When Henry Ford began his automobile business with the goal of mass-producing his black Model T, people scoffed at his vision of making “a car for the great multitude.”

Such skeptics likely never would have imagined that, according to Worldometers, it is estimated that more than 1 billion passenger cars travel the streets and roads of the world today.

Ride-sharing services such as Lyft and Uber, the latter of which 90 percent of Pennsylvanians have had access to since 2016, have reduced the need to own a car. Uber and Lyft also now rent electric bikes and scooters through their apps. Non-electric bike sharing has become another popular service.

After reporting success stories of their e-scooter vehicles bringing an affordable transportation alternative to those in underprivileged areas, these alternative ride-sharing companies are looking to expand to other states, including Pennsylvania.

On March 26, we participated in a demonstration of Lime and Bird scooters where we were able to ride the electric bikes on the street outside the Pennsylvania Capitol. After multiple meetings with these companies, we have come to believe e-scooters could bring a wealth of benefits to Pennsylvanians, including convenience, decreased road congestion and pollution, and cheaper transportation.

You rent an e-scooter the same way you order an Uber or Lyft ride, although scooter rides are cheaper. These convenient bikes are ideal for college students, tourists, and commuters who have shorter distances to travel. Trips which may be more of a hassle by car, or too long to walk, can be taken by e-scooter. This is not only convenient for the e-scooter traveler, but also for people in cars who now deal with less-congested roads.

Under current law, e-scooters are illegal in Pennsylvania. According to the state Department of Transportation, Pennsylvania currently outlaws the use of electric scooters on roads and sidewalks. Amending the state vehicle code would allow electric scooters to travel as bicycles do now. We are sponsoring a bipartisan bill, H.B. 631, which would add them to the state vehicle code and legalize them.

Due to current restrictions, the Commonwealth is already falling behind in transportation innovation in comparison to our neighbors in the Northeast, such as Maryland and Washington.

A D.C. Department of Transportation study found that Bird’s e-scooter pilot program in Washington “provides greater micro-mobility accessibility across the entire city."

City regulators in areas where private e-scooter companies are launching programs have been generally hostile, with some, such as Nashville, San Francisco, and Washington, imposing speed restrictions and fines and mandating certain zones within the cities where the vehicles can be used.

Cities in Pennsylvania may want to impose similar restrictions. However, we believe citizens are better off having the option available to them and the freedom to choose what mode of transportation they wish to use, especially for shorter trips. We also would urge city administrators in Pennsylvania to look to other cities as examples of how overregulation can get out of control and cause over-criminalization and limit access in underserved areas. For example, the D.C. study on Bird’s pilot program found that it provided “greater micro-mobility” for Ward 8, “which is traditionally underserved.” Bird pointed to this information as evidence that over-regulating e-scooters “incentivizes e-scooter providers” to avoid “historically underserved areas.”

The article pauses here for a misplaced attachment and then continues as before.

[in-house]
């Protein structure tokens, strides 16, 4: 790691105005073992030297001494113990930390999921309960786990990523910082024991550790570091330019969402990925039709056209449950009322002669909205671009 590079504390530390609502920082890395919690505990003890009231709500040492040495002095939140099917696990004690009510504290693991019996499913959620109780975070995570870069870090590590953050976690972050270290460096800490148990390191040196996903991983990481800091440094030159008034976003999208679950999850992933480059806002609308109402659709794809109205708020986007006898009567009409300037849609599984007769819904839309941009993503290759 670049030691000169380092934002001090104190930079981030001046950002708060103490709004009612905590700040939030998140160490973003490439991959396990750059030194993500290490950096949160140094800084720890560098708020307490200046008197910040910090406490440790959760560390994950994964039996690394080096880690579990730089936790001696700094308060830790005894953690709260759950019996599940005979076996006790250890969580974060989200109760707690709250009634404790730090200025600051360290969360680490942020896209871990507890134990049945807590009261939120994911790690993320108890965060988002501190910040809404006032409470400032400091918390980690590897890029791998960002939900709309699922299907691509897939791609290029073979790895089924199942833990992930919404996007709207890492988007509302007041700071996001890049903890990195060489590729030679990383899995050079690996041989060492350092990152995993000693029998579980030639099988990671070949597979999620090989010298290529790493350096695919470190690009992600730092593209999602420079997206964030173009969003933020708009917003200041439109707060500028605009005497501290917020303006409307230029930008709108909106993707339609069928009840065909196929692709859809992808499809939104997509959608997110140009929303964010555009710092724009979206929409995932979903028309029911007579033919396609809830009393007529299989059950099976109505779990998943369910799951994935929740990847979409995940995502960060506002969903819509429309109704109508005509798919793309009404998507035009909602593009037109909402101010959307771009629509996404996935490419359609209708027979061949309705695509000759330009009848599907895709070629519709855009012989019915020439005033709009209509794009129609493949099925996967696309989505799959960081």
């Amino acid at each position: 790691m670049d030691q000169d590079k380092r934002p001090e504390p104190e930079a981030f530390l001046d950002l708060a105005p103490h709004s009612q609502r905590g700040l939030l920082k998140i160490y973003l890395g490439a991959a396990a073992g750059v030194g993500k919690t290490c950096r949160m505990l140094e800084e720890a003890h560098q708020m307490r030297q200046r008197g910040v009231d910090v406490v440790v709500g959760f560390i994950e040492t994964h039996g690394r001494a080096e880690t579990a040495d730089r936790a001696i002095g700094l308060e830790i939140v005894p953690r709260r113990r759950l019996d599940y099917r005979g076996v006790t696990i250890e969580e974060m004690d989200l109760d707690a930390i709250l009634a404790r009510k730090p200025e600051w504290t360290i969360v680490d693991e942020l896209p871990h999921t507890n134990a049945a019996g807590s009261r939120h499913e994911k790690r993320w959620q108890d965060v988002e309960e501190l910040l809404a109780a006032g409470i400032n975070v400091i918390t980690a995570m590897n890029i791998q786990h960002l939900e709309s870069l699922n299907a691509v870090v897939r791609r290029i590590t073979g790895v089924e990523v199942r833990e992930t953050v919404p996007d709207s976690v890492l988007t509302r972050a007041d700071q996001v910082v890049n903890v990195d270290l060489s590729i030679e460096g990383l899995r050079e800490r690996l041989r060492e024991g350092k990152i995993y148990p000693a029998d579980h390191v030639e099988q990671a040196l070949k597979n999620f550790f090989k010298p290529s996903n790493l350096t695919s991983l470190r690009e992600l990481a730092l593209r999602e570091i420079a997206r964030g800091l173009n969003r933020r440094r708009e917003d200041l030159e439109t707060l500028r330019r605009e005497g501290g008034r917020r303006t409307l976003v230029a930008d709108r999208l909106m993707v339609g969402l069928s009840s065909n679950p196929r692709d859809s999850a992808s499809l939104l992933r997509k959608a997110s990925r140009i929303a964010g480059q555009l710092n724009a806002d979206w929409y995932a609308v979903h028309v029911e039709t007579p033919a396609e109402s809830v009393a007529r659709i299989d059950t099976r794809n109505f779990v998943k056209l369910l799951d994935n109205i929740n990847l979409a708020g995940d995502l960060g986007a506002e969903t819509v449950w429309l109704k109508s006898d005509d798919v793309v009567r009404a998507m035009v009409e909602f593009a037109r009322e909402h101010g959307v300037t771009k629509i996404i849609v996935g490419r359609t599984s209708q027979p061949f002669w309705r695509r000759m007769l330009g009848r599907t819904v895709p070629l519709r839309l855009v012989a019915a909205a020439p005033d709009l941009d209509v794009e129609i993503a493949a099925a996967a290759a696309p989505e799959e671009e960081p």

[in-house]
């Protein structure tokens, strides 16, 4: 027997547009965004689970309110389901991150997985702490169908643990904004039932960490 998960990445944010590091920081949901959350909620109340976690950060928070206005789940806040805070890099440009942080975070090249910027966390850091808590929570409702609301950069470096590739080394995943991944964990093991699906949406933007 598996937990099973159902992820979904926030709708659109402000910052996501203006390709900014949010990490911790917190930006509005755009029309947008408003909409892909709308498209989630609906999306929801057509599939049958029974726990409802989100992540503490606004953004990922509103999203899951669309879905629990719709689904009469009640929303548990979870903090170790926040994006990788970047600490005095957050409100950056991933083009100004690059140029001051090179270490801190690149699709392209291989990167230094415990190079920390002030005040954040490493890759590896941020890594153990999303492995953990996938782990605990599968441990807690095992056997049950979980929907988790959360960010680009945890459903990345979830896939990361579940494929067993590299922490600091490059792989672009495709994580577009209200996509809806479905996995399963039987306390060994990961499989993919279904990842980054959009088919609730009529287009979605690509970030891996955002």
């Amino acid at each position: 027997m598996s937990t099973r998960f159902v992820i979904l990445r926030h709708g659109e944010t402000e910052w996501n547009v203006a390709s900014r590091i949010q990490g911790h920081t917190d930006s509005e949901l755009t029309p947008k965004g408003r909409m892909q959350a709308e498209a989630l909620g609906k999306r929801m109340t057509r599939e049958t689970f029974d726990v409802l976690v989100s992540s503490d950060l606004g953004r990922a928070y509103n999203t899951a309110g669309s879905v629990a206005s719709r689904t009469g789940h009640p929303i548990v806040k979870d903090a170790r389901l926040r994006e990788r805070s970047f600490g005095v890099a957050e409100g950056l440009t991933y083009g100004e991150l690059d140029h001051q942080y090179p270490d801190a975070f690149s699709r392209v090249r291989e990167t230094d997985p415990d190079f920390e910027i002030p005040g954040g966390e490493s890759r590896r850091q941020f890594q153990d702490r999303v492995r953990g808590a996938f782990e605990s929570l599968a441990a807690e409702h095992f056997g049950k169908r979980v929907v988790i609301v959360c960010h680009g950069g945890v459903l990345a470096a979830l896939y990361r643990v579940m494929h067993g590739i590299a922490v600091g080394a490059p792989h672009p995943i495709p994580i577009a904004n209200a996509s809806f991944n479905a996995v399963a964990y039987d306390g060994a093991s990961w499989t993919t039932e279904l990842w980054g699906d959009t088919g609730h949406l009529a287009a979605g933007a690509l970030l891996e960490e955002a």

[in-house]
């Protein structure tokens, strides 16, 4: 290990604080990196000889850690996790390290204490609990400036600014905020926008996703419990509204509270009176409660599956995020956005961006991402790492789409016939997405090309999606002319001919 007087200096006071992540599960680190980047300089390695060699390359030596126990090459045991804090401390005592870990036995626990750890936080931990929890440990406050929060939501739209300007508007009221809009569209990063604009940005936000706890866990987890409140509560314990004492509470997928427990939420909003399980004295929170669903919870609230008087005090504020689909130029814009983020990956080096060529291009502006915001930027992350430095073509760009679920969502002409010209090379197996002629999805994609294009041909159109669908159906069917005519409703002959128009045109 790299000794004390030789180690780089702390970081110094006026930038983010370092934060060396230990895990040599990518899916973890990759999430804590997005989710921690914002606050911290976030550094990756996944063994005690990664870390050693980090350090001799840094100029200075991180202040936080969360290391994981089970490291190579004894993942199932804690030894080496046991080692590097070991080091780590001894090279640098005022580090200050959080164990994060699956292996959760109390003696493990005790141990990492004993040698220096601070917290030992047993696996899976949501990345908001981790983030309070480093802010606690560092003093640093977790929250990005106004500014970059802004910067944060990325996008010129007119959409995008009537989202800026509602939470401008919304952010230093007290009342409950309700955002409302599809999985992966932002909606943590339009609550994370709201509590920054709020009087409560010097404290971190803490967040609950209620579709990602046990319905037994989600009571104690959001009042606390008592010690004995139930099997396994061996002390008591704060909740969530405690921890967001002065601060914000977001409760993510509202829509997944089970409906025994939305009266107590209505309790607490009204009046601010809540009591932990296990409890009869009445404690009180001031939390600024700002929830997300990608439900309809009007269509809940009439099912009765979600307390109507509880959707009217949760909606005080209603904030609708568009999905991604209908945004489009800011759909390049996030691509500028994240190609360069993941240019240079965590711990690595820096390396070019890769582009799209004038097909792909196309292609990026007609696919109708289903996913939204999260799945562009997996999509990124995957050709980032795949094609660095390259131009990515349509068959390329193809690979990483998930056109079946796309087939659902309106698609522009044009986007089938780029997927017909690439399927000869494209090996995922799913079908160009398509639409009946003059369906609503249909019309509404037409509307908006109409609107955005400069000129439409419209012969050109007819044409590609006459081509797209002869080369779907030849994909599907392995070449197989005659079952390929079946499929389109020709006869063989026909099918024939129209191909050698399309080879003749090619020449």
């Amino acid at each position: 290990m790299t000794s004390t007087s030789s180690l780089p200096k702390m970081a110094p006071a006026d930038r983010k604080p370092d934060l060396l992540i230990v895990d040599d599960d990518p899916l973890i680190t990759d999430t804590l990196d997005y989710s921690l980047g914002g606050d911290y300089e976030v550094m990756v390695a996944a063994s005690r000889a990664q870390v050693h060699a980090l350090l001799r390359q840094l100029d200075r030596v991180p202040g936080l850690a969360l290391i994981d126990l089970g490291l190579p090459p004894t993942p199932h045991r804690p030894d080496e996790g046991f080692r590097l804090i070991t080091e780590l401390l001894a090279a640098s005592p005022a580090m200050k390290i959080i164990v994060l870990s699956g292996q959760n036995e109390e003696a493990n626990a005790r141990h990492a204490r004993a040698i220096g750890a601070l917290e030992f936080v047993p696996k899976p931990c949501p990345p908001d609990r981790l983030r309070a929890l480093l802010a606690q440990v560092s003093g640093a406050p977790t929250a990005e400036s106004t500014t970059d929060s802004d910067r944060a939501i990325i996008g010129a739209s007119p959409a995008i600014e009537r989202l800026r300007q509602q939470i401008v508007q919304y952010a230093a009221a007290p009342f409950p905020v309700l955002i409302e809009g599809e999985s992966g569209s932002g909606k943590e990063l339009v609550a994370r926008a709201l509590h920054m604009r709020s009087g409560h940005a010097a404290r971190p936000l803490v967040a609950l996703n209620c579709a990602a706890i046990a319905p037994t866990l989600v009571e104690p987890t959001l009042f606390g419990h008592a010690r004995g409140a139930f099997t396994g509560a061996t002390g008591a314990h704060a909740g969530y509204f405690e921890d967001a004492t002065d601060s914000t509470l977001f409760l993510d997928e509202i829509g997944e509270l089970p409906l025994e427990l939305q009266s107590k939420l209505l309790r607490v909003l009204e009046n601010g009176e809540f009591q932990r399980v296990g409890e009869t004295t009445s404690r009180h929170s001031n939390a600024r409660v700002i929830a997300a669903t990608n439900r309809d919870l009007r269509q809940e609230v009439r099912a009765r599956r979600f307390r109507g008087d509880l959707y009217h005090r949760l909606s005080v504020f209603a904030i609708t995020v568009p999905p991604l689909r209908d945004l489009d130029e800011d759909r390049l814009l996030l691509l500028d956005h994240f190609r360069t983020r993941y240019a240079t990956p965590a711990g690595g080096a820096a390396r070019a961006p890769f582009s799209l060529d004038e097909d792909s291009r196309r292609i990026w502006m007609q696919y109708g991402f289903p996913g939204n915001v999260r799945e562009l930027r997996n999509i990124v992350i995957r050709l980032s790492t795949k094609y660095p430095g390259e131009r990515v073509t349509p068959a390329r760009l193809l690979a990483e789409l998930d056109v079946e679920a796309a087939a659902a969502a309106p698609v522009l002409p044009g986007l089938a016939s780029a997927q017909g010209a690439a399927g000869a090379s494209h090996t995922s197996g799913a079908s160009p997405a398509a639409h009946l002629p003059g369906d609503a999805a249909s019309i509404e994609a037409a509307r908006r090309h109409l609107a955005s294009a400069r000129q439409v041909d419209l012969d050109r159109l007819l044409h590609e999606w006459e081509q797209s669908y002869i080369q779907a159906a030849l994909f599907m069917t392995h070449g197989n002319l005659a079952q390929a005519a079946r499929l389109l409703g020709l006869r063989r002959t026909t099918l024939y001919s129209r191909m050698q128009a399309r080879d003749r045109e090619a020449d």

For those with safety concerns around e-scooters, consider the following: In a Washington Post report on the first recorded ride-share scooter death in D.C., it was also noted that there had been 25 other transportation fatalities in the same year, including nine pedestrians, five motorcyclists, three bicyclists, and seven motorists or car passengers.

Moreover, people are increasingly aware of the high financial and environmental costs of cars, especially the millennial generation.

Car pollution is a major cause of global warming, with cars and trucks contributing nearly 20 percent of the United States’ total global warming pollution. Cars contribute to air pollution, emitting ozone, particle pollution, and air toxics. These pollutants affect millions of people, especially those living close to busy roads. The environmental impacts can be seen as haze, smog and soot in many parts of the U.S., and the acidification of lakes and streams.

If we want to make our Commonwealth an attractive place for young people to live and work, we must ease restrictions on alternative forms of travel that are less impactful on the environment. Our bill is a common sense, bipartisan solution.

Most importantly, we want all Pennsylvanians to have the freedom to choose any mode of transportation that is most efficient for them. The government should not decide how you get to work or visit family and friends. Instead, it should be looking at ways to make it easier for you.

If you want access to these services in Pennsylvania, let your state representative and senator know that you support our bill. On April 18, we will participate in a hearing on our legislation that you can watch on Rep. Rothman’s website, at reprothman.com. Together, we can move our Commonwealth forward on transportation innovation and ride sharing.

Greg Rothman (R., Cumberland represents the 87th District, and Stephen Kinsey (D., Philadelphia) represents the 201st District, in the Pennsylvania House of Representatives.